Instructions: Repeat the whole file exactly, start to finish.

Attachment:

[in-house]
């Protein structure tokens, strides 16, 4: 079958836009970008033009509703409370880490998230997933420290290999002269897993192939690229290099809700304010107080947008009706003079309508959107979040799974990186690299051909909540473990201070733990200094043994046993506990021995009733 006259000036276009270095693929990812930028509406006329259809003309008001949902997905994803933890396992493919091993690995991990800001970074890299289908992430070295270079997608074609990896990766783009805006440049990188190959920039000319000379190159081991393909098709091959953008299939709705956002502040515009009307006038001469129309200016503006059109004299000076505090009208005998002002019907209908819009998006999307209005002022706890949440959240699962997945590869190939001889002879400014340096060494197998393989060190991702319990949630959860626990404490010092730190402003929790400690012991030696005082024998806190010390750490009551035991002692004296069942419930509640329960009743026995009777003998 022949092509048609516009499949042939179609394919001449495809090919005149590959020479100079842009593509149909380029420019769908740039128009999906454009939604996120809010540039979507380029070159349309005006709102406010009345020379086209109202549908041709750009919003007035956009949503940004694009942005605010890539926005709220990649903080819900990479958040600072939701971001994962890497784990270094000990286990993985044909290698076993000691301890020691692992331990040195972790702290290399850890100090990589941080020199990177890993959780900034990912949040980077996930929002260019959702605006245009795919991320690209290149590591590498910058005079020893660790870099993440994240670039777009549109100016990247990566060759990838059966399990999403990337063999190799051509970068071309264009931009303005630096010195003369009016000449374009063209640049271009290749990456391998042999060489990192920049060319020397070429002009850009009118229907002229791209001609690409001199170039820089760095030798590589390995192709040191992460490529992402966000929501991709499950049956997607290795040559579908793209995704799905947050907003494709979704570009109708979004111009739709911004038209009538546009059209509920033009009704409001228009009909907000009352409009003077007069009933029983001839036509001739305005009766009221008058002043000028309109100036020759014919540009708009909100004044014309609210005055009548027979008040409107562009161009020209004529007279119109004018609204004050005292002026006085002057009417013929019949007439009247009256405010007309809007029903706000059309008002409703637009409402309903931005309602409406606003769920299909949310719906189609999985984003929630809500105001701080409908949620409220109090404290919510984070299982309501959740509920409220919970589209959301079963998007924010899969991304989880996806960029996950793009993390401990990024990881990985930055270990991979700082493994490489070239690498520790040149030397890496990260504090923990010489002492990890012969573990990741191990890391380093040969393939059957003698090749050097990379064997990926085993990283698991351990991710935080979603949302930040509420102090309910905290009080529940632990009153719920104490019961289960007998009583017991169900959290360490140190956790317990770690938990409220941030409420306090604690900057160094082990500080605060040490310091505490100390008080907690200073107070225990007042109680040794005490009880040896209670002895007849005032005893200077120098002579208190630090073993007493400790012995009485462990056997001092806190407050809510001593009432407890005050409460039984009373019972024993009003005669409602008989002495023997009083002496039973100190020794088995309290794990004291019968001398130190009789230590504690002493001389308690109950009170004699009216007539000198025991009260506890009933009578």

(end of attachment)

[in-house]
């Protein structure tokens, strides 16, 4: 079958836009970008033009509703409370880490998230997933420290290999002269897993192939690229290099809700304010107080947008009706003079309508959107979040799974990186690299051909909540473990201070733990200094043994046993506990021995009733 006259000036276009270095693929990812930028509406006329259809003309008001949902997905994803933890396992493919091993690995991990800001970074890299289908992430070295270079997608074609990896990766783009805006440049990188190959920039000319000379190159081991393909098709091959953008299939709705956002502040515009009307006038001469129309200016503006059109004299000076505090009208005998002002019907209908819009998006999307209005002022706890949440959240699962997945590869190939001889002879400014340096060494197998393989060190991702319990949630959860626990404490010092730190402003929790400690012991030696005082024998806190010390750490009551035991002692004296069942419930509640329960009743026995009777003998 022949092509048609516009499949042939179609394919001449495809090919005149590959020479100079842009593509149909380029420019769908740039128009999906454009939604996120809010540039979507380029070159349309005006709102406010009345020379086209109202549908041709750009919003007035956009949503940004694009942005605010890539926005709220990649903080819900990479958040600072939701971001994962890497784990270094000990286990993985044909290698076993000691301890020691692992331990040195972790702290290399850890100090990589941080020199990177890993959780900034990912949040980077996930929002260019959702605006245009795919991320690209290149590591590498910058005079020893660790870099993440994240670039777009549109100016990247990566060759990838059966399990999403990337063999190799051509970068071309264009931009303005630096010195003369009016000449374009063209640049271009290749990456391998042999060489990192920049060319020397070429002009850009009118229907002229791209001609690409001199170039820089760095030798590589390995192709040191992460490529992402966000929501991709499950049956997607290795040559579908793209995704799905947050907003494709979704570009109708979004111009739709911004038209009538546009059209509920033009009704409001228009009909907000009352409009003077007069009933029983001839036509001739305005009766009221008058002043000028309109100036020759014919540009708009909100004044014309609210005055009548027979008040409107562009161009020209004529007279119109004018609204004050005292002026006085002057009417013929019949007439009247009256405010007309809007029903706000059309008002409703637009409402309903931005309602409406606003769920299909949310719906189609999985984003929630809500105001701080409908949620409220109090404290919510984070299982309501959740509920409220919970589209959301079963998007924010899969991304989880996806960029996950793009993390401990990024990881990985930055270990991979700082493994490489070239690498520790040149030397890496990260504090923990010489002492990890012969573990990741191990890391380093040969393939059957003698090749050097990379064997990926085993990283698991351990991710935080979603949302930040509420102090309910905290009080529940632990009153719920104490019961289960007998009583017991169900959290360490140190956790317990770690938990409220941030409420306090604690900057160094082990500080605060040490310091505490100390008080907690200073107070225990007042109680040794005490009880040896209670002895007849005032005893200077120098002579208190630090073993007493400790012995009485462990056997001092806190407050809510001593009432407890005050409460039984009373019972024993009003005669409602008989002495023997009083002496039973100190020794088995309290794990004291019968001398130190009789230590504690002493001389308690109950009170004699009216007539000198025991009260506890009933009578």